Nepal revives talks for chemical fertiliser offtake agreement with IndiaThe deal will eliminate recurring shortages during the peak growing season, officials say.
Nepal has revived talks for a chemical fertiliser offtake agreement with India under which it will buy a fixed amount of plant nourishers from the southern neighbour over a long term period to avoid recurring shortages during the peak growing season. The accord will be secured through a government-to-government deal, officials said.
Chemical fertiliser has become a political commodity, and Nepali farmers have been plagued by regular shortages when they need it the most, severely slashing their income and hitting the country’s economic growth which largely depends on agriculture.
Shree Ram Ghimire, spokesperson for the Ministry of Agriculture and Livestock Development, told the Post that talks had started with India, with the first round being held on Wednesday. “But the discussions are at a preliminary stage,” he said.
According to Ghimire, the government is planning a long-term contract with the southern neighbour for its chemical fertiliser needs. “The agreement will be based on Nepal’s requirement.”
He said that if the shipments imported through the regular procurement process fell short of the requirement, additional quantities of fertiliser would be obtained through the government-to-government deal.
It normally takes six months to procure chemical fertiliser following a global tender call under the Public Procurement Act. And in case the procurement is cancelled due to price volatility or other factors, there will be havoc in the farm sector.
“The new arrangement made through a government-to-government deal is not required to go through a lengthy procurement process, and it will ensure that farmers have adequate supply during times of shortages,” according to ministry officials.
In 2009, in a bid to end the perennial shortages, Nepal signed an agreement with India for 100,000 tonnes of chemical fertiliser (60,000 tonnes of urea and 40,000 tonnes of DAP) annually at import parity prices. The pact allowed Nepal to purchase fertiliser directly without going through the six-month-long tendering process.
Shipments came to a stop in 2015-16 due to protests in Tarai and an Indian blockade, and the agreement too expired at the end of 2017.
In 2018, Nepal had proposed to renew the agreement to procure chemical fertiliser for at least five years at import parity prices.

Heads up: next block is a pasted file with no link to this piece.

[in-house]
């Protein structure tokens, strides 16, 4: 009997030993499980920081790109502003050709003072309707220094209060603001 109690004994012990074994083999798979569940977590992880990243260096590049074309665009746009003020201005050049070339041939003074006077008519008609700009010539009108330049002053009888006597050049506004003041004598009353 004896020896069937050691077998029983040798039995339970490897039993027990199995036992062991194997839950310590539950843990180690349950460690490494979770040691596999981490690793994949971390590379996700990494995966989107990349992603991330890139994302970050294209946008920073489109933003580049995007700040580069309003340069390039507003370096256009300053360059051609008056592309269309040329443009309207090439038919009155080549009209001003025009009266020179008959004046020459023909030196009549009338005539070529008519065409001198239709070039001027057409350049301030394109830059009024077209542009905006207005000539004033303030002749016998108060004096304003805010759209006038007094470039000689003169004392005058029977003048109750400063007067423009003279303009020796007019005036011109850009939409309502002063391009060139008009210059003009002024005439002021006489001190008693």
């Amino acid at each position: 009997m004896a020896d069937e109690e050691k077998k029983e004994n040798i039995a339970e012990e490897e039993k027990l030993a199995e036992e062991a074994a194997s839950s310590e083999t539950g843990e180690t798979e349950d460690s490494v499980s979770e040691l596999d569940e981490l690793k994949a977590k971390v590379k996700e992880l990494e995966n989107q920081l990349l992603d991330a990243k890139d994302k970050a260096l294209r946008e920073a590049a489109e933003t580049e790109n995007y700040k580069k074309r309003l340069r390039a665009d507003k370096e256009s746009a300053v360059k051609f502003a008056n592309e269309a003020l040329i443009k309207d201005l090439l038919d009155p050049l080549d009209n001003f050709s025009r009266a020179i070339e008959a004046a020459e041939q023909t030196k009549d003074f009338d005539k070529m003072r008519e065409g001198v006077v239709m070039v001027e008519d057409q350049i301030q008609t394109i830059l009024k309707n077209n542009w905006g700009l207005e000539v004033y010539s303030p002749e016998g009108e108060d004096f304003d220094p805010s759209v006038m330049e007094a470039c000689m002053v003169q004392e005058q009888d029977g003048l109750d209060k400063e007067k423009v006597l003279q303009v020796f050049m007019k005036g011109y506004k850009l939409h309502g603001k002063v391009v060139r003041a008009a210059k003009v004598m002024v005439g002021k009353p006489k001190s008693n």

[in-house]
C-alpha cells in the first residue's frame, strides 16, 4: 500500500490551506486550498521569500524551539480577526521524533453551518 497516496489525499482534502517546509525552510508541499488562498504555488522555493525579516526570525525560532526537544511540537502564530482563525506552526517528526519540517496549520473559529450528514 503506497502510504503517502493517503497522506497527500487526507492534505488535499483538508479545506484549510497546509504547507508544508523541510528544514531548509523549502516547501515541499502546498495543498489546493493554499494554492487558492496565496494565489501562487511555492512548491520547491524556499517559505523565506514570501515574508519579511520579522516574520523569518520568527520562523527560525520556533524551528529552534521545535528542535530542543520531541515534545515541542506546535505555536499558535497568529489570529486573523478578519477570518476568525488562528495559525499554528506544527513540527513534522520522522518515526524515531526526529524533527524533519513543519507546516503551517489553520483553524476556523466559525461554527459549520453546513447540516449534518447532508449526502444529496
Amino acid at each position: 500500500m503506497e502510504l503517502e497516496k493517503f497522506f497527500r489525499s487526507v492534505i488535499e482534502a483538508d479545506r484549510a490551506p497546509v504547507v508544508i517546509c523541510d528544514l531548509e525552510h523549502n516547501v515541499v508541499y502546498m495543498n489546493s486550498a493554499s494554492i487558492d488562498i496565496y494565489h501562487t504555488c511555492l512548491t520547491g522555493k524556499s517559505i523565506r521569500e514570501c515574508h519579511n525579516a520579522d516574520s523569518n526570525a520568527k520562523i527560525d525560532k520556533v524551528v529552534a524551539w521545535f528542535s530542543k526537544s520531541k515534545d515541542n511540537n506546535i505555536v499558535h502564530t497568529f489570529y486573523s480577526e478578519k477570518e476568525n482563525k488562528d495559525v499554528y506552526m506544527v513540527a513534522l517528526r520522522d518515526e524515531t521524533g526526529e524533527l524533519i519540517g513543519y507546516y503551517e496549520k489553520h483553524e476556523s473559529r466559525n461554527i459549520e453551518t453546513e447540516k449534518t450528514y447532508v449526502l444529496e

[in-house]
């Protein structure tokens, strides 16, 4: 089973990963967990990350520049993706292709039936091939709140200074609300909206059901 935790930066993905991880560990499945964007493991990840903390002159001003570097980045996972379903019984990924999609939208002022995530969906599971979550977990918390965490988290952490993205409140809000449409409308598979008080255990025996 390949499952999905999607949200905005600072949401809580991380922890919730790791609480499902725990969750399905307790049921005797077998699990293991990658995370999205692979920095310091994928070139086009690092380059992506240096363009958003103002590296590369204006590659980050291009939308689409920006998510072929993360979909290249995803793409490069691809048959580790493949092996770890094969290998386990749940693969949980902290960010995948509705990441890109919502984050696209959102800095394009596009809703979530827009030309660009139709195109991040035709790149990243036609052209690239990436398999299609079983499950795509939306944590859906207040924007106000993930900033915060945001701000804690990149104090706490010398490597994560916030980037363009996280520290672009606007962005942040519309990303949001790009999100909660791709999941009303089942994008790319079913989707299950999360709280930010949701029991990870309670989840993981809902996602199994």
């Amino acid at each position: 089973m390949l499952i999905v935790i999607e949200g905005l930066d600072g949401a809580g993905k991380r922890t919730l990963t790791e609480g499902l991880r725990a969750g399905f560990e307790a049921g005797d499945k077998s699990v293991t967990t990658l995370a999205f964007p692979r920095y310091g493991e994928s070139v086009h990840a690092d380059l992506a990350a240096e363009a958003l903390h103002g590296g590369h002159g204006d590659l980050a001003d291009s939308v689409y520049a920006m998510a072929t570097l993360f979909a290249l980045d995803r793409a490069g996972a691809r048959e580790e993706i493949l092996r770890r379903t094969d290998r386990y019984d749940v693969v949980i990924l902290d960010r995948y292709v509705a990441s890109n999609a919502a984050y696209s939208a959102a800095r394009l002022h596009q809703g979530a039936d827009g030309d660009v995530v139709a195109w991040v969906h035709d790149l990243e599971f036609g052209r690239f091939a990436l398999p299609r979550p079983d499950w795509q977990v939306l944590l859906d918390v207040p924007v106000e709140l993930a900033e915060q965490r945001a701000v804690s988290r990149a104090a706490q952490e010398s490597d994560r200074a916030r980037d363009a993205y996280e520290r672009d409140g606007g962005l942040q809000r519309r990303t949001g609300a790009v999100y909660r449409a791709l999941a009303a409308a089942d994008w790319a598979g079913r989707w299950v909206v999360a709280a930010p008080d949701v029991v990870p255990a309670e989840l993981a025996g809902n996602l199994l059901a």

The proposal was in line with the 10-year Prime Minister Agriculture Modernisation Project introduced in 2017 which aims to boost farm output substantially.
The Agriculture Ministry had proposed importing 150,000 tonnes of fertiliser (100,000 tonnes of urea and 50,000 tonnes of potash) in the first year, that is 2018.
The ministry had planned to import 170,000 tonnes in the second year under a government-to-government deal, 195,000 tonnes in the third year and 210,000 tonnes each in the fourth and fifth years.
The expected government-to-government pact has been pending since December 2018, when Nepal submitted the first draft of the proposed memorandum of understanding.
According to a former secretary at the Agriculture Ministry, they had sent the proposal and several rounds of discussions were held. But India refused to provide chemical fertilisers at the import parity price.
“India told us clearly that it couldn't supply the product at the import parity price, and that it could not give the same treatment to Nepal that it gave to its farmers,” the official said.
The matter made no further progress. “Since it would have been expensive for Nepal to buy fertilisers from India at the export parity price, talks on a long-term agreement did not move ahead,” the former secretary said.
India also imports over 10 million tonnes of chemical fertiliser annually.
After the border was tightened due to the Covid-19 pandemic, Nepali farmers became frantic as smuggled fertiliser stopped coming, revealing how heavily dependent they are on imports from India.
A study conducted by the Finance Ministry in 2006 put the share of informal fertiliser imports at 71 percent of total supplies. Private companies in Nepal are reluctant to trade in fertiliser due to the high cost and risks, and all imports and distribution are conducted by Agriculture Inputs Company and Salt Trading, both state-owned enterprises.
Various parliamentary committees have instructed the government to set up plants to produce chemical fertiliser in Nepal, but feasibility studies carried out by the Investment Board Nepal have shown that domestic demand is too small to achieve economies of scale, making them unviable.
Experts and former officials have persistently argued that Nepal needs to explore more options to ensure timely supply of fertilisers.
According to another former agriculture secretary, the best way to end the constant shortage of chemical fertiliser in Nepal is to sign a commercial agreement with India, just like it does to import Indian oil.
According to the Agriculture Ministry, Nepal's annual requirement of chemical fertiliser stands at more than 700,000 tonnes while imports amount to around 300,000 tonnes. Demand for chemical fertiliser has shot up following the spread of commercial agriculture.